UVF has a significant impact on women’s quality of life, leading to problems such as urinary incontinence, recurrent urinary tract infections, psychological disorders, and social stigma. Surgical repair aims to restore the anatomical and functional integrity of the urinary tract, allowing women to return to a normal life. Surgical repair is the primary mode of management to restore the anatomy and also function [9]. Many surgical techniques relating to this repair have been reported in the literature. Success rates for UVF repair vary across studies [4, 7]. In a series of 21 UVFs surgeries in Russia, Pushkar et al. [4] reported a surgical repair failure rate of 9.53%. However, the evaluation and comparison of surgical outcomes is challenged by the multiple injury combinations and lack of a standardized system of terminology, classification, data collection, and reporting. No previously published studies on UVF have assessed risk factors for failure of surgical repair because most involved clinical cases or only a small subset of patients.

Determining the rate of and identifying risk factors for failure of surgical repair of obstetric urethro-vaginal fistula (FSROUVF) can help improve the quality of patient care and overall fistula repair outcomes in the Democratic Republic of the Congo (DRC). The objective of this study was to determine the rate of FSROUVF and to identify its predictive factors. This will allow for the development of a predictive score adapted to our environment and will be useful in counselling patients pre-operatively.

Materials and methods

Study design, period, and population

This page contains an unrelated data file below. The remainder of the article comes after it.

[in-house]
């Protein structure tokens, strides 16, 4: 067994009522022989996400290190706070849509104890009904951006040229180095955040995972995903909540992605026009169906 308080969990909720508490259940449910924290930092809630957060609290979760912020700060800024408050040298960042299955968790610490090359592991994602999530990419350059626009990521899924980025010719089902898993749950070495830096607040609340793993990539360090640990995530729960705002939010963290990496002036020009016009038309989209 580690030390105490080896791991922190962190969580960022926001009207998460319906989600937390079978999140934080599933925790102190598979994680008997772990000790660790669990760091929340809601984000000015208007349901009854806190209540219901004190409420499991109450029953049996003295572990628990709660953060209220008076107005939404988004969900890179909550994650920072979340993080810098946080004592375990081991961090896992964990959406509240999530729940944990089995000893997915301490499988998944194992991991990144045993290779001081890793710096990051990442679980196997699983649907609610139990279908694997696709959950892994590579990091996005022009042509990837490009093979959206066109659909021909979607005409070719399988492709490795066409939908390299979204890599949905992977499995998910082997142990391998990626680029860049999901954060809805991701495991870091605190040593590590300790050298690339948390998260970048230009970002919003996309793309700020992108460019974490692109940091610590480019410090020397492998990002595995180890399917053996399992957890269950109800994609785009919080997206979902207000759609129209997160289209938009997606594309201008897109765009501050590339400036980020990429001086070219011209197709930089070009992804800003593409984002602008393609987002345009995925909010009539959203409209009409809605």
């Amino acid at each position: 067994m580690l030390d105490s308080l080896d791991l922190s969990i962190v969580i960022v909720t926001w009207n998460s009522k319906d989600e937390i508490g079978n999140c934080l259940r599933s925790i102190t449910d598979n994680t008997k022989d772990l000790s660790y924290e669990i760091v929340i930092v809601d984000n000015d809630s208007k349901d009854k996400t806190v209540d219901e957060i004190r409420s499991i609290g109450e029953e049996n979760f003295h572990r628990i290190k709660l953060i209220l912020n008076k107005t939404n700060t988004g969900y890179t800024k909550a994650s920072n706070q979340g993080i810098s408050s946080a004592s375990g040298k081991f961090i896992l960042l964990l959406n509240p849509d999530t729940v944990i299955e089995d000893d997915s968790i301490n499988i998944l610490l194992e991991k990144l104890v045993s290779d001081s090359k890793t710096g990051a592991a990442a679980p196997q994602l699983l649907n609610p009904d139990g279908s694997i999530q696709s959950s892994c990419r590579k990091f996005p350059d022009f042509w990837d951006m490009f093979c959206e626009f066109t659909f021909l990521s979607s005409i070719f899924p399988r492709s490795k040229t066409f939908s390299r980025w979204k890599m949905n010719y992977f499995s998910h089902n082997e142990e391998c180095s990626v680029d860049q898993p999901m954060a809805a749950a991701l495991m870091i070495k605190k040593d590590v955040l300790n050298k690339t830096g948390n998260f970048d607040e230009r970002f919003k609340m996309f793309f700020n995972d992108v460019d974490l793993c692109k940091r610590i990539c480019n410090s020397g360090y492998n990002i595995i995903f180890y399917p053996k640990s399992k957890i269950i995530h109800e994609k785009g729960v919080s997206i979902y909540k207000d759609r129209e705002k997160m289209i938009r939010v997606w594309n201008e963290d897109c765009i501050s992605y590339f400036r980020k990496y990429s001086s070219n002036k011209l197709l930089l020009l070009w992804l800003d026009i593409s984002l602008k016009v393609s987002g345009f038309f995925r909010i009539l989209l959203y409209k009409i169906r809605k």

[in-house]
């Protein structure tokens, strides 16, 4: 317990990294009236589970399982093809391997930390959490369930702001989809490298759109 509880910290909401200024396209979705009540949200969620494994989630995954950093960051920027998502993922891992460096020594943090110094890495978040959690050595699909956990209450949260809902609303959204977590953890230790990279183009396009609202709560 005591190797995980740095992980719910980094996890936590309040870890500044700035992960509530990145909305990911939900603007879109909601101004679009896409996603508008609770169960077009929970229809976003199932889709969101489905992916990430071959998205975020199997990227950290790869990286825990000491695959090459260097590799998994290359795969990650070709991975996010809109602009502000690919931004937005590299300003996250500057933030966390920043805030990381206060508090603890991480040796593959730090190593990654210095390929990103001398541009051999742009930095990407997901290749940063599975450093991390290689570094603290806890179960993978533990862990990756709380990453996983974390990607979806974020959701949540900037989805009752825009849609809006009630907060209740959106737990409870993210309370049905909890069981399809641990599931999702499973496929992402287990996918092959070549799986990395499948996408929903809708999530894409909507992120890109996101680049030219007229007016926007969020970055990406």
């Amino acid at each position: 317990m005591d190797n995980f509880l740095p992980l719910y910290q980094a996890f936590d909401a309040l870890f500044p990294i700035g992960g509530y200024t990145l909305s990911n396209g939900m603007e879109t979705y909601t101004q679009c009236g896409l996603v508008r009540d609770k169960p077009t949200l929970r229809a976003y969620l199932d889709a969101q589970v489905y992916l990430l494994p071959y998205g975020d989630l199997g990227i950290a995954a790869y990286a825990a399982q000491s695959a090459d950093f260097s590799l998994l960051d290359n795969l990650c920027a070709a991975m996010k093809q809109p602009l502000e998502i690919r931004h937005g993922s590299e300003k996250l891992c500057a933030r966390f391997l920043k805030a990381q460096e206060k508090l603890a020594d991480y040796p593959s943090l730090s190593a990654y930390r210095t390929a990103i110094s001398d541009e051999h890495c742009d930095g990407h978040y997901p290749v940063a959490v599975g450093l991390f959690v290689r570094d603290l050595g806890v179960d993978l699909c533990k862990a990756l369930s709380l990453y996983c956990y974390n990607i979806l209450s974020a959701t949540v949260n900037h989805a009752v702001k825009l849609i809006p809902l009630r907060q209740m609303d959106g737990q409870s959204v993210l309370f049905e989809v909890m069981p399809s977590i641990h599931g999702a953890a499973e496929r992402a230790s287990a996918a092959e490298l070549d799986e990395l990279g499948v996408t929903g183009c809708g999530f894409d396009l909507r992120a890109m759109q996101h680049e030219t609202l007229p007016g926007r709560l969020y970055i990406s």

This analytical cross-sectional study took place between January 2017 and December 2022 in general referral hospitals (GRH) in 7 provinces of the Democratic Republic of the Congo (DRC): HEAL Africa Hospital and GRH Beni in North Kivu province, GRH Wamba in Haut-Uélé province, GRH Lukonga in Kasai Central province, GRH Dr. Amu-Yasa-Bonga in Kwilu province, GRH Kipaka and GRH Kasongo in Maniema Province, GRH Karawa in North Ubangi Province, and GRH Katakokombe in Sankuru Province.

We recruited patients through 18 campaigns that offered free surgical operations for obstetric fistula, organized by the non-governmental organization HEAL Africa in collaboration with the National Ministry of Public Health of the DRC. These campaigns were designed to facilitate access to specialized care. During these campaigns, we registered 1508 patients who came in after awareness-raising, 1267 of whom had OF. Of these, 358 were confirmed to have OUVF and were included in the study (Fig. 1).

Fig. 1
figure 1

Flowchart of patients with Obstetric urethro-vaginal fistula. OF: Obstetric fistula, UrV: Uretero-vaginal, VU : Vesico-uterine, VV : Vesico-vaginal, RV : Recto-vaginal, UV : Uretro-vaginal

We included any woman presenting as an outpatient with obstetric UVF or referred for surgical repair during the study period. All patients were repaired by the same surgical team including an Obstetrician-Gynecologist and fistula surgeon, a general practitioner, a specialized urogynecological nurse, an operating room technician, and a nurse anesthetist.